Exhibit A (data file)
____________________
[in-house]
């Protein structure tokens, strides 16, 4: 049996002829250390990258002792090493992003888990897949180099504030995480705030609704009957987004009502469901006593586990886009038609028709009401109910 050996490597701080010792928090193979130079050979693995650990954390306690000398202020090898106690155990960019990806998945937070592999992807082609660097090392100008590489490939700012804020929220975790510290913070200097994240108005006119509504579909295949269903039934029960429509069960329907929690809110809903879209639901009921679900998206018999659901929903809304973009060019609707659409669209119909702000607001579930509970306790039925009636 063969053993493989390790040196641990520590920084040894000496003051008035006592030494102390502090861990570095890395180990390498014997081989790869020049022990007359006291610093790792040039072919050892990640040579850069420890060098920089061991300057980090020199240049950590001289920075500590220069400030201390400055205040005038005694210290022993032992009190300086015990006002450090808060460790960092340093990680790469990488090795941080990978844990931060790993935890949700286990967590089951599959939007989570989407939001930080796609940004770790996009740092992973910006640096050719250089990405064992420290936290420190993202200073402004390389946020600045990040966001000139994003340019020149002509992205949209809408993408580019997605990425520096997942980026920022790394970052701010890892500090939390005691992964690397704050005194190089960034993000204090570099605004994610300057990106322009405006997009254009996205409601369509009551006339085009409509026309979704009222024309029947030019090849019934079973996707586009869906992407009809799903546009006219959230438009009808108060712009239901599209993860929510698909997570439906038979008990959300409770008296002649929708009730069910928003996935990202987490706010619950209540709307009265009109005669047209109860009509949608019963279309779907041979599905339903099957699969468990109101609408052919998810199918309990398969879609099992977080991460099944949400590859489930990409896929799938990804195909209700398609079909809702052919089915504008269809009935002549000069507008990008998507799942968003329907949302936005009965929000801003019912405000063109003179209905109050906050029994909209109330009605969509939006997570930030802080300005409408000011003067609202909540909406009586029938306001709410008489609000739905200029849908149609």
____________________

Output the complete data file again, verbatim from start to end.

[in-house]
């Protein structure tokens, strides 16, 4: 049996002829250390990258002792090493992003888990897949180099504030995480705030609704009957987004009502469901006593586990886009038609028709009401109910 050996490597701080010792928090193979130079050979693995650990954390306690000398202020090898106690155990960019990806998945937070592999992807082609660097090392100008590489490939700012804020929220975790510290913070200097994240108005006119509504579909295949269903039934029960429509069960329907929690809110809903879209639901009921679900998206018999659901929903809304973009060019609707659409669209119909702000607001579930509970306790039925009636 063969053993493989390790040196641990520590920084040894000496003051008035006592030494102390502090861990570095890395180990390498014997081989790869020049022990007359006291610093790792040039072919050892990640040579850069420890060098920089061991300057980090020199240049950590001289920075500590220069400030201390400055205040005038005694210290022993032992009190300086015990006002450090808060460790960092340093990680790469990488090795941080990978844990931060790993935890949700286990967590089951599959939007989570989407939001930080796609940004770790996009740092992973910006640096050719250089990405064992420290936290420190993202200073402004390389946020600045990040966001000139994003340019020149002509992205949209809408993408580019997605990425520096997942980026920022790394970052701010890892500090939390005691992964690397704050005194190089960034993000204090570099605004994610300057990106322009405006997009254009996205409601369509009551006339085009409509026309979704009222024309029947030019090849019934079973996707586009869906992407009809799903546009006219959230438009009808108060712009239901599209993860929510698909997570439906038979008990959300409770008296002649929708009730069910928003996935990202987490706010619950209540709307009265009109005669047209109860009509949608019963279309779907041979599905339903099957699969468990109101609408052919998810199918309990398969879609099992977080991460099944949400590859489930990409896929799938990804195909209700398609079909809702052919089915504008269809009935002549000069507008990008998507799942968003329907949302936005009965929000801003019912405000063109003179209905109050906050029994909209109330009605969509939006997570930030802080300005409408000011003067609202909540909406009586029938306001709410008489609000739905200029849908149609």